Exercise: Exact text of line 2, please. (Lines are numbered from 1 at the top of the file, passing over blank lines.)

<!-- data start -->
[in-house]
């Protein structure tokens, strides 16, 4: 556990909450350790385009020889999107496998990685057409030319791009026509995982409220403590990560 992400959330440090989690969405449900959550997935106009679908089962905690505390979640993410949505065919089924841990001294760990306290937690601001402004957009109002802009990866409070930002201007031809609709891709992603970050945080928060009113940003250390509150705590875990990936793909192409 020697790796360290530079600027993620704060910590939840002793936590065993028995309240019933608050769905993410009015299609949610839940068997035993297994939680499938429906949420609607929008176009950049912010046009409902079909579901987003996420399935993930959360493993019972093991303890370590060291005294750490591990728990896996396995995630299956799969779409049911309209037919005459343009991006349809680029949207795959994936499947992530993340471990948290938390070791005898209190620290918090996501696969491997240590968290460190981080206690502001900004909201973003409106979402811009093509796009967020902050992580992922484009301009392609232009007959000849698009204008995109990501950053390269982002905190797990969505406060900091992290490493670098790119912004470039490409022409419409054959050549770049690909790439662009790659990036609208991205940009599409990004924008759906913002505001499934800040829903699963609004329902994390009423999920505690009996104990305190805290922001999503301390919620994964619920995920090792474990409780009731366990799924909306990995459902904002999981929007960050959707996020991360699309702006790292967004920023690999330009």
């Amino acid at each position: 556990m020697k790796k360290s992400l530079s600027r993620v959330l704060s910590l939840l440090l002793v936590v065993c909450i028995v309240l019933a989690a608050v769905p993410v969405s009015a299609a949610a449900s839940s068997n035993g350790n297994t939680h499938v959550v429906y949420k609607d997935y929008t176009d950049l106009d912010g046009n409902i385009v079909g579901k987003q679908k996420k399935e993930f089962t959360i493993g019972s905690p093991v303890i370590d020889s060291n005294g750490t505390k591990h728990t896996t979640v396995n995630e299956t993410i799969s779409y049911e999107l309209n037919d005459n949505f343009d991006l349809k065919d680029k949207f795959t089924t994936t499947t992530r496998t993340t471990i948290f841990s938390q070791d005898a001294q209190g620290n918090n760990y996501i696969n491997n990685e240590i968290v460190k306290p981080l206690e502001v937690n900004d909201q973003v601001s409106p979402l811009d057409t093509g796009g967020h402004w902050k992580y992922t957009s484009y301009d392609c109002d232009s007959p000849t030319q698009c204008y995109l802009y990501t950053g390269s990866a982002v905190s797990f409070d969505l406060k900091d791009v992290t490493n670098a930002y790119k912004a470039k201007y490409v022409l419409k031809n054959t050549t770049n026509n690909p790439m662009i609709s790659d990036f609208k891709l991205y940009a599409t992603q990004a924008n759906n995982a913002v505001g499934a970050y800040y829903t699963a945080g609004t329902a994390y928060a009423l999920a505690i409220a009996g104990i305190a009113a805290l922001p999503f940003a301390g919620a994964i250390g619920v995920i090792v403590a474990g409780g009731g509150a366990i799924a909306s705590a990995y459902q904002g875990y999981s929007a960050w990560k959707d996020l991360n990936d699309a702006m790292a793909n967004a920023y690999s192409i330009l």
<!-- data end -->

């Protein structure tokens, strides 16, 4: 556990909450350790385009020889999107496998990685057409030319791009026509995982409220403590990560 992400959330440090989690969405449900959550997935106009679908089962905690505390979640993410949505065919089924841990001294760990306290937690601001402004957009109002802009990866409070930002201007031809609709891709992603970050945080928060009113940003250390509150705590875990990936793909192409 020697790796360290530079600027993620704060910590939840002793936590065993028995309240019933608050769905993410009015299609949610839940068997035993297994939680499938429906949420609607929008176009950049912010046009409902079909579901987003996420399935993930959360493993019972093991303890370590060291005294750490591990728990896996396995995630299956799969779409049911309209037919005459343009991006349809680029949207795959994936499947992530993340471990948290938390070791005898209190620290918090996501696969491997240590968290460190981080206690502001900004909201973003409106979402811009093509796009967020902050992580992922484009301009392609232009007959000849698009204008995109990501950053390269982002905190797990969505406060900091992290490493670098790119912004470039490409022409419409054959050549770049690909790439662009790659990036609208991205940009599409990004924008759906913002505001499934800040829903699963609004329902994390009423999920505690009996104990305190805290922001999503301390919620994964619920995920090792474990409780009731366990799924909306990995459902904002999981929007960050959707996020991360699309702006790292967004920023690999330009």